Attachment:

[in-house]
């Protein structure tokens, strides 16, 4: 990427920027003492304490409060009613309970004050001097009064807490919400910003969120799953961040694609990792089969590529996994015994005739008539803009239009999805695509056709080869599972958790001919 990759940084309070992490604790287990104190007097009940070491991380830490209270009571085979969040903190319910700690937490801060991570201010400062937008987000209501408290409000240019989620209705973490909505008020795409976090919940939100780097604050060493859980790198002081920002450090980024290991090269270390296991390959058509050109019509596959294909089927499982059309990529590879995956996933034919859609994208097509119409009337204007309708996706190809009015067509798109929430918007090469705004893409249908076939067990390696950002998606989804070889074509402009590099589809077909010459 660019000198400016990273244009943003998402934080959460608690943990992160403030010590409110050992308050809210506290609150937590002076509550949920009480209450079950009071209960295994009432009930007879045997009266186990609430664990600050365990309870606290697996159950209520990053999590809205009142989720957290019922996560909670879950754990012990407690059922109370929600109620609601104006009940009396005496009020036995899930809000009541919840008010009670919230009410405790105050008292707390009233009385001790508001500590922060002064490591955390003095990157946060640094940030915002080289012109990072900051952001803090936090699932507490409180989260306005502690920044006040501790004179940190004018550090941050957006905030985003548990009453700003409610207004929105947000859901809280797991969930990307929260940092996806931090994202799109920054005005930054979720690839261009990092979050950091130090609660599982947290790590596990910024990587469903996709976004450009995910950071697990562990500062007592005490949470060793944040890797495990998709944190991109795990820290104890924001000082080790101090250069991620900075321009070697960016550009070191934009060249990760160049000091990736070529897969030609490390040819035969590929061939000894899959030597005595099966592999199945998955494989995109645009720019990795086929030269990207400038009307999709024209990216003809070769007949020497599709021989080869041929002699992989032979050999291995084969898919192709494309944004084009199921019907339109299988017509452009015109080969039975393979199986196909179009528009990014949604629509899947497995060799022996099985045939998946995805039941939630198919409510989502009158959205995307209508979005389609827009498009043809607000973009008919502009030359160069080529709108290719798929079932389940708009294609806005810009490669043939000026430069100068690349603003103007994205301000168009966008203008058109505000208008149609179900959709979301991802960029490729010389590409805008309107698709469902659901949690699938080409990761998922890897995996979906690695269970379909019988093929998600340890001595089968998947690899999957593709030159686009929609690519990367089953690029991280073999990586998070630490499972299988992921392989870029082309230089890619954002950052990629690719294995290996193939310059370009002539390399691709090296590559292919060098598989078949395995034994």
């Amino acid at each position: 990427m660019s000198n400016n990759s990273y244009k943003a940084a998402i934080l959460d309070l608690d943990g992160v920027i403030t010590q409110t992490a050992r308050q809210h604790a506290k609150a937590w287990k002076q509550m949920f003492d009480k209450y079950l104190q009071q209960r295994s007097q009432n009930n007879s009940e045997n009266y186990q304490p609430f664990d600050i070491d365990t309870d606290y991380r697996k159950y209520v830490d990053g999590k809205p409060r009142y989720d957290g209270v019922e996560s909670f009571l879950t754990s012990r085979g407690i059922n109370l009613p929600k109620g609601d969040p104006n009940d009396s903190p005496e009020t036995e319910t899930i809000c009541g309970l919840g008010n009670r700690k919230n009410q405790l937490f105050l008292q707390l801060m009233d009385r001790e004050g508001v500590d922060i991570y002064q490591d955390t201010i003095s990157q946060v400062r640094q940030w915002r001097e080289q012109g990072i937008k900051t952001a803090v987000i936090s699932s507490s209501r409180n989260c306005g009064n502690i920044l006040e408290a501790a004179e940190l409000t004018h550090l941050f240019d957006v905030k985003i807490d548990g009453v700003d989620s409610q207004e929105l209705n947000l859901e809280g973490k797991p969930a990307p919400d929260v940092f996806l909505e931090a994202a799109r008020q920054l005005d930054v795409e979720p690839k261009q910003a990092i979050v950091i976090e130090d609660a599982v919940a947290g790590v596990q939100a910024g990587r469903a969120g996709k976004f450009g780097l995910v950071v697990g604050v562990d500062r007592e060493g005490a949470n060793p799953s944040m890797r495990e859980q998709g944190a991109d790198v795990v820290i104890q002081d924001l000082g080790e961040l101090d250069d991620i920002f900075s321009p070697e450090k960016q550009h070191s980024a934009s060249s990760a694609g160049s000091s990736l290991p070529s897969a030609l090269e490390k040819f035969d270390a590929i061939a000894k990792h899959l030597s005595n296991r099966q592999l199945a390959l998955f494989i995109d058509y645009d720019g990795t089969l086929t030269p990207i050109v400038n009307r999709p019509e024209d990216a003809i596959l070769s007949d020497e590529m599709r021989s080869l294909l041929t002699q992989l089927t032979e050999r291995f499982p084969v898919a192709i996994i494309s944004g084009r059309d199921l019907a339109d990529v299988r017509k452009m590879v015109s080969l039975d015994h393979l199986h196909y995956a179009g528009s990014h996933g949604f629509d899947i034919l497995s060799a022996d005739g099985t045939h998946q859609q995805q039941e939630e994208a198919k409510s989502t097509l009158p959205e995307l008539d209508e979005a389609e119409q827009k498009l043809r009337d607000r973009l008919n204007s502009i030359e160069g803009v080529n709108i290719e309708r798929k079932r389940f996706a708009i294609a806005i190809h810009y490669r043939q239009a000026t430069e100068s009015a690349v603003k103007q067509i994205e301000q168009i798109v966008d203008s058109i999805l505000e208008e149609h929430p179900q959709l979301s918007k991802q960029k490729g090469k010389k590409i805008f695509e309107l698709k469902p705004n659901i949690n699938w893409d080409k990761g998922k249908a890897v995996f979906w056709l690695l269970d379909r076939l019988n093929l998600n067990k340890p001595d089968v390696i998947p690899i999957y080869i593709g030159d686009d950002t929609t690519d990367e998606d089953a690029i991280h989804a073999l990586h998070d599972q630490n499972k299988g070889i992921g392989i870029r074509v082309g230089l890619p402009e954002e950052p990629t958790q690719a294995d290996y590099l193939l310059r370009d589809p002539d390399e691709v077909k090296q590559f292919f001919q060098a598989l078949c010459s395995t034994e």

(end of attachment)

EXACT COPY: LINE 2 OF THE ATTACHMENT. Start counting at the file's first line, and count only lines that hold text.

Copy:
């Protein structure tokens, strides 16, 4: 990427920027003492304490409060009613309970004050001097009064807490919400910003969120799953961040694609990792089969590529996994015994005739008539803009239009999805695509056709080869599972958790001919 990759940084309070992490604790287990104190007097009940070491991380830490209270009571085979969040903190319910700690937490801060991570201010400062937008987000209501408290409000240019989620209705973490909505008020795409976090919940939100780097604050060493859980790198002081920002450090980024290991090269270390296991390959058509050109019509596959294909089927499982059309990529590879995956996933034919859609994208097509119409009337204007309708996706190809009015067509798109929430918007090469705004893409249908076939067990390696950002998606989804070889074509402009590099589809077909010459 660019000198400016990273244009943003998402934080959460608690943990992160403030010590409110050992308050809210506290609150937590002076509550949920009480209450079950009071209960295994009432009930007879045997009266186990609430664990600050365990309870606290697996159950209520990053999590809205009142989720957290019922996560909670879950754990012990407690059922109370929600109620609601104006009940009396005496009020036995899930809000009541919840008010009670919230009410405790105050008292707390009233009385001790508001500590922060002064490591955390003095990157946060640094940030915002080289012109990072900051952001803090936090699932507490409180989260306005502690920044006040501790004179940190004018550090941050957006905030985003548990009453700003409610207004929105947000859901809280797991969930990307929260940092996806931090994202799109920054005005930054979720690839261009990092979050950091130090609660599982947290790590596990910024990587469903996709976004450009995910950071697990562990500062007592005490949470060793944040890797495990998709944190991109795990820290104890924001000082080790101090250069991620900075321009070697960016550009070191934009060249990760160049000091990736070529897969030609490390040819035969590929061939000894899959030597005595099966592999199945998955494989995109645009720019990795086929030269990207400038009307999709024209990216003809070769007949020497599709021989080869041929002699992989032979050999291995084969898919192709494309944004084009199921019907339109299988017509452009015109080969039975393979199986196909179009528009990014949604629509899947497995060799022996099985045939998946995805039941939630198919409510989502009158959205995307209508979005389609827009498009043809607000973009008919502009030359160069080529709108290719798929079932389940708009294609806005810009490669043939000026430069100068690349603003103007994205301000168009966008203008058109505000208008149609179900959709979301991802960029490729010389590409805008309107698709469902659901949690699938080409990761998922890897995996979906690695269970379909019988093929998600340890001595089968998947690899999957593709030159686009929609690519990367089953690029991280073999990586998070630490499972299988992921392989870029082309230089890619954002950052990629690719294995290996193939310059370009002539390399691709090296590559292919060098598989078949395995034994």